13 June 2010

Conservatives and Stepford wives

Another quote brought to my attention by Bruce Gerenscer, this time a real doozy from notorious evangelical nincompoop Pat Robertson. On the 700 Club, Pat fields a call from a woman who is distressed because her husband is flirty with other women. She says he's always been that way, but it's getting under her skin. How would a sensible person respond to this? Well, pretty much the opposite of how Pat responded:
CO-HOST: Pat, this is from Anne who says, “My husband has always been a flirt and loves to talk with other women he finds attractive. He says he would never cheat on me but his actions are starting to get to me. What should I do?”
ROBERTSON: Anne, first thing is you need to make yourself as attractive as possible and don’t hassle him about it. And why is he doing this? Well, he’s doing it because he wants affirmation that he is still a man, that he is attractive — and he gets an affirmation of himself. That means he’s got an inferiority complex that’s coming out. And he’s not gonna cheat on you. He’s just playing.
Goddammit! The misogyny is mind-boggling. How about suggesting she voice her feelings to her husband with the expectation that he will respect her and tame the behavior? Pat's response fits neatly into the all-too-common conservative ideology that a wife's sole duty is to please her husband. Instead of encouraging her to create a constructive dialogue to resolve the issue, instead of emphasizing the importance of her feeling that her husband respects and values her emotional needs, he essentially tells her to compete with these other women. But, what happens then? What happens if and when she's trying her damnedest to be attractive, and he's still flirting with those other women? Pat's response places the blame for the problem on the wife, when the problem is clearly that the husband needs to learn some boundaries.

Now look. I have no desire to lump all conservatives or religious folks in with Pat Robertson's idiocy. But this is not a unique situation. Consider for example the resolution passed at the Southern Baptist Convention back in the late 90's which stated that a woman was to submit to her husband as a final authority, in line with Ephesians 5:23, "For a husband is the head of his wife as Christ is head of the Church". Consider how James Dobson's Focus on the Family organization views the role of women: "God's design for marriage is that husbands lead and wives submit to that leadership." [link, link]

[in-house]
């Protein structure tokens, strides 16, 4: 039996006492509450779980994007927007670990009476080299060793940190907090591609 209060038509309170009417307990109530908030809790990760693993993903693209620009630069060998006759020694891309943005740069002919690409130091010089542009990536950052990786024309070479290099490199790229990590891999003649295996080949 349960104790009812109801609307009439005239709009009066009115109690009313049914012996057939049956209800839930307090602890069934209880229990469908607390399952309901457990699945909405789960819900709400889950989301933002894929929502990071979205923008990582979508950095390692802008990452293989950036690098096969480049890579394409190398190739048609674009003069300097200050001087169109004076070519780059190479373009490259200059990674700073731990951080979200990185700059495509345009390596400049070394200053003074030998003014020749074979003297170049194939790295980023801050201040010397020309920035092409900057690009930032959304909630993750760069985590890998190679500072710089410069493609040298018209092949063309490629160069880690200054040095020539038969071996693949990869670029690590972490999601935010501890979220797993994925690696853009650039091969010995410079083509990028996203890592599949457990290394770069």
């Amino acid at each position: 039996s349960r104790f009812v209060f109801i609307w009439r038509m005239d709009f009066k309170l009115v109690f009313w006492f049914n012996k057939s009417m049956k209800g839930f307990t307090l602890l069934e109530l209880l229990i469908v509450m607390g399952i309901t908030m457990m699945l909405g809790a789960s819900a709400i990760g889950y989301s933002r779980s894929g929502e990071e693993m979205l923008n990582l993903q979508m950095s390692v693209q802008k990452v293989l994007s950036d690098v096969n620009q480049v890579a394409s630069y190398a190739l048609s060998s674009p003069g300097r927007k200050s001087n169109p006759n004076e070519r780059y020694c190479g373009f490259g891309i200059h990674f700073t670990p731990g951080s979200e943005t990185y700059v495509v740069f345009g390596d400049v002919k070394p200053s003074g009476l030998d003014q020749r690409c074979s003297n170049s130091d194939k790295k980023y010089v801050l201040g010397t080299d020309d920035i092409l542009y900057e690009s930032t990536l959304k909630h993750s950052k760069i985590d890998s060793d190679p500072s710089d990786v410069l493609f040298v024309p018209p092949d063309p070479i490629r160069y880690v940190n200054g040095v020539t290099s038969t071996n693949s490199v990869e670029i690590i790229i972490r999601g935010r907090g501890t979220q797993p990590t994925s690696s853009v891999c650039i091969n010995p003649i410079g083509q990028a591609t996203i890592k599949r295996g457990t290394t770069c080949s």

I read a very interesting article on Alternet recently about the difference in values between conservatives and liberals which, though focused on politics, bears some relevance to this topic:
Different people prioritize different values over others, of course. And of course, different individuals and different cultures come to different conclusions about the right ethical choice in any particular situation: based on our cultural biases, as well as on our own personal observations and experiences. But according to this research, these basic values -- fairness, harm, loyalty, authority and purity -- exist in all of us, at least to some degree, in every non-sociopathic human being.
"Fascinating," I hear you cry. "But what does that have to do with politics?" Well, what researchers are finding is that liberals prioritize very different values from conservatives. When asked a series of questions about different ethical situations, self-described liberals strongly tend to prioritize fairness and harm as the most important of these core values -- while self-described conservatives are more likely to prioritize authority, loyalty and purity.
This seems to fit neatly with the conservative concept of marriage and relationships: it's based on the authority of the man, sexual "purity" prior to marriage and modesty during it, and loyalty to the covenant of marriage even in the face of emotional abuse, apathy and infidelity.

Well, screw that. Who the hell wants a Stepford wife? I actually value a woman's independence and intelligence, and recognize that no relationship can truly succeed unless both partners are committed to mutual respect of each others' physical and emotional needs. Conservatives seem to measure a successful relationship as one that endures, no matter what. Liberals, in my estimation, measure a successful relationship by mutual happiness, communication, and intimacy.

I think back to this poor woman, who will probably take Pat Roberston's advice and redouble her efforts to please her husband. Meanwhile, she'll be suffering in silence while he continues to ignore her needs and deny her the respect she deserves. It's a perfect Biblical marriage.

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